If it wasn’t obvious already, I will reiterate it once more: Communication. Is. Everything. With it, a team can succeed in each and every one of the tasks set upon them. Without it, they are doomed. I am not being a sensationalist here: communication allows team members to voice out their perspectives, opinions, propositions, frustrations, clear up misunderstandings, and express their thoughts freely.
Being capable of articulating your thoughts in a respectful and tactful manner is indispensable, but needs working. Not everyone is naturally good at it and some people, regardless of their personal reason, might prove reluctant to voice out their feelings. Of course, to do this, the employee must also be in a democratic environment, one where every voice can be heard and listened to.
It’s understandable that, during the first days, it might take some time and work to adjust yourself to your new work environments. If it’s your first job, things will be naturally hard. If you have already worked in the field before, things might be a little different, but nothing too radical.
But, after a certain point of the team, employers (and the rest of your colleagues) expect you to be able to solve things on your own. We all need a hand from time to time and there’s nothing inherently wrong with that, but you are expected to work out relatively simple issues on your own.
But, how can you build reliability? By acquiring technical (‘hard’) skills. If you have studied enough, you will learn to recognize patterns and act based on your current knowledge. If you find yourself unable to navigate through an issue, you might need to investigate more and more to find your way around it.
This one is a bit more abstract than the first two, but just as important, nonetheless. By ‘creativity’, we don’t mean artistic creativity or the ability to come up with unique names, but the ability to think ‘outside of the box’. It applies to Medicine, Engineering, Physics, Mathematics, Laws, Social Sciences, etcetera.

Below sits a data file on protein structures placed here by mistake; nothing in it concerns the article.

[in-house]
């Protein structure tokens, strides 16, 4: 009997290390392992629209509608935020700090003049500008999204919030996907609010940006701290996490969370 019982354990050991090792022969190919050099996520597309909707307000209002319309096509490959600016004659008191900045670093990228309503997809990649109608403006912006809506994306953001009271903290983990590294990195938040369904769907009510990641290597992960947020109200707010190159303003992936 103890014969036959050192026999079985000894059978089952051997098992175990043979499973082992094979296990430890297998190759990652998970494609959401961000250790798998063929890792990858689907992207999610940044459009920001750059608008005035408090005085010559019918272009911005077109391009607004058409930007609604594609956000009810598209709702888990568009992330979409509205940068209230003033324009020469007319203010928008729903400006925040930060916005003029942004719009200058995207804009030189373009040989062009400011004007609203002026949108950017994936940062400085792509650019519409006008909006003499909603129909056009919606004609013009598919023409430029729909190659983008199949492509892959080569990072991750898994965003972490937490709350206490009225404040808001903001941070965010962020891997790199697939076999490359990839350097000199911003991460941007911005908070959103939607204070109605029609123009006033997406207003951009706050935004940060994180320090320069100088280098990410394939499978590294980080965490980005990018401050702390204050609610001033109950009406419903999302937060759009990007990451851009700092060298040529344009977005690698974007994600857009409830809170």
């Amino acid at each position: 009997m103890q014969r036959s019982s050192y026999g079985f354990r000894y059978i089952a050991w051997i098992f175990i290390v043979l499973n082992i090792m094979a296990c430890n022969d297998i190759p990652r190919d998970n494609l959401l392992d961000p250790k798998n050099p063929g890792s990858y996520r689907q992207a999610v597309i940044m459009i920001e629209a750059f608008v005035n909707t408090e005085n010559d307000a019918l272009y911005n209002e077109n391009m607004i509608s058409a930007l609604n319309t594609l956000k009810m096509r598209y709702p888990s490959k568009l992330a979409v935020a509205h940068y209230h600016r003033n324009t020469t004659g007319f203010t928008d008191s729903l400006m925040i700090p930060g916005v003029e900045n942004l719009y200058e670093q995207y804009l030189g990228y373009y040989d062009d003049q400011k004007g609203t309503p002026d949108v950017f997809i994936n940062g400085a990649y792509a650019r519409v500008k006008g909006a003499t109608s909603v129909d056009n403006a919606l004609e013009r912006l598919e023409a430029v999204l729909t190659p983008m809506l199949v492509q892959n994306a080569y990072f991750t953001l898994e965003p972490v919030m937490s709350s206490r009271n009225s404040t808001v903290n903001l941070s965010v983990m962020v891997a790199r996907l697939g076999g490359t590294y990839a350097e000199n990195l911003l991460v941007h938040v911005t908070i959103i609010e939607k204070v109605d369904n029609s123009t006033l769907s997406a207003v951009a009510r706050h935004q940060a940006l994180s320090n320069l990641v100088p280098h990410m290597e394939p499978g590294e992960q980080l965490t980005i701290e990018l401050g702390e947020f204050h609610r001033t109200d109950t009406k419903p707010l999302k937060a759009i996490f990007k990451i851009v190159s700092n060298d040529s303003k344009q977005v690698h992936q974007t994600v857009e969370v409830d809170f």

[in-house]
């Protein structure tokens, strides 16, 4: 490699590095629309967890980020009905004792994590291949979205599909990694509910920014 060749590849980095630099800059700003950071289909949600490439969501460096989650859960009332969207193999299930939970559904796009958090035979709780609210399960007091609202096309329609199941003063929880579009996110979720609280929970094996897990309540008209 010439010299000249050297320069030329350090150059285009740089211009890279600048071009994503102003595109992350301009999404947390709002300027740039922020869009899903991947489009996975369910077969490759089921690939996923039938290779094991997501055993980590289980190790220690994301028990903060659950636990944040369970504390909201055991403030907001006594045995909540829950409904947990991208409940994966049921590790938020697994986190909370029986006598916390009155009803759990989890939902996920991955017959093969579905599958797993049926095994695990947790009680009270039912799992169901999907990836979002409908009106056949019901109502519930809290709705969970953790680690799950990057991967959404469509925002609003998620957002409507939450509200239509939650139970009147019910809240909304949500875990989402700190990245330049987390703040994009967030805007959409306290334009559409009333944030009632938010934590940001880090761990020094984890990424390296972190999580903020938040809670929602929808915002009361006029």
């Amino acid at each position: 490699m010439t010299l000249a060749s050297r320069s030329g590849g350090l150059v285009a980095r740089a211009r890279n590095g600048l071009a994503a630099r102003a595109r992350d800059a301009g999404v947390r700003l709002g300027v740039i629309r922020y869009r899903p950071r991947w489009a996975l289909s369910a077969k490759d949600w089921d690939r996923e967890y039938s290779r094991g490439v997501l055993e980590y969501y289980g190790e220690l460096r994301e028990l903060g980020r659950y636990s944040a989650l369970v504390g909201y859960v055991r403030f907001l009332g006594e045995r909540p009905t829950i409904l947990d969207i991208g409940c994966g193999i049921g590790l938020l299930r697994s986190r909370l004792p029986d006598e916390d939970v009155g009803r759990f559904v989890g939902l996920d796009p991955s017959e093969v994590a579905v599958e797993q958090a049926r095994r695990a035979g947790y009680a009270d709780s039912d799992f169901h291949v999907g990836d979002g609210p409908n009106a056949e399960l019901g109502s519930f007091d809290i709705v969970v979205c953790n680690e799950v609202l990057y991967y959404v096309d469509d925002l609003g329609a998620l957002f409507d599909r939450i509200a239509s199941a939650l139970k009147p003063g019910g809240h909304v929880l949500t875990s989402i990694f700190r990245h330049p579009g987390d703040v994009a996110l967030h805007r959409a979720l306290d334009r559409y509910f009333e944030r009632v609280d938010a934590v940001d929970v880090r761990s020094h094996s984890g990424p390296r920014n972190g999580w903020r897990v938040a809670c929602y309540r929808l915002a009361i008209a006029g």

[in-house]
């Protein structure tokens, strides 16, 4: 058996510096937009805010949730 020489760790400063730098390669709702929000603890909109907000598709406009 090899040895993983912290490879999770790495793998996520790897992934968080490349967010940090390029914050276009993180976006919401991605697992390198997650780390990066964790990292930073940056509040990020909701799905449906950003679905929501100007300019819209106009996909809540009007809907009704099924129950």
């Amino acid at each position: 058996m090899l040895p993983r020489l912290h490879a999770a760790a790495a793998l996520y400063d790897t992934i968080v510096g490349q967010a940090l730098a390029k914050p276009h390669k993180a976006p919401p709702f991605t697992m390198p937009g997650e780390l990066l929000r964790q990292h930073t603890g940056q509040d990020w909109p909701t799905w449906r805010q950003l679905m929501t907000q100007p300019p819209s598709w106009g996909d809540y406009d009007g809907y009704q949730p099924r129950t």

Some answers are not easy to find, they require analytical thinking, the capacity to take your previously held knowledge and turn it upside down to find the correct way to approach a variable. As a matter of fact, some dilemmas may already have an answer, but that doesn’t mean it’s the only available answer, but there are other, easier, ways to crack it down. I know all of this sounds ambiguous and unspecific, but trust us, creativity is just as important as everything else.
Not just in your work, but in life overall. You see, if your life is a complete mess, with no proper schedule, it will also affect your work efficiency. In work, you need to learn how to manage your time, to prioritize tasks (not every one of them needs to be attended to immediately; triaging is the mother of all prioritizing skills) and more.
If you are a team leader, it also includes knowing whom to delegate the right tasks. Some services or departments are better suited with X rather than Y. On the other hand, another department might be more suited for X than Y. Resources management is another facet of organization. This includes time, personnel, money, materials and more.
This is a very subjective concept. What does being ‘committed’ to your business means? But, being committed means pouring your heart and desire to push yourself and your team. Of course, this doesn’t mean to let yourself be enslaved by the company, working excruciating long hours.
It means thinking of new strategies, of knowing how to pour resources in better ways, to exploit and elevate yours and your team’s potential to the fullest, to pour out your heart and expectations on your work. It’s very important to have commitment to the things you do, especially the things you enjoy doing for a living.
Soft skills are needed in the current job seeking landscape. It means social skills are indispensable, because knowing how to reinvent yourself, to think in creative ways, unorthodox, ways, to communicate your thoughts and expectations to your teammates and your superiors, prioritize your tasks according to the immediateness of the situation and more, is imperative.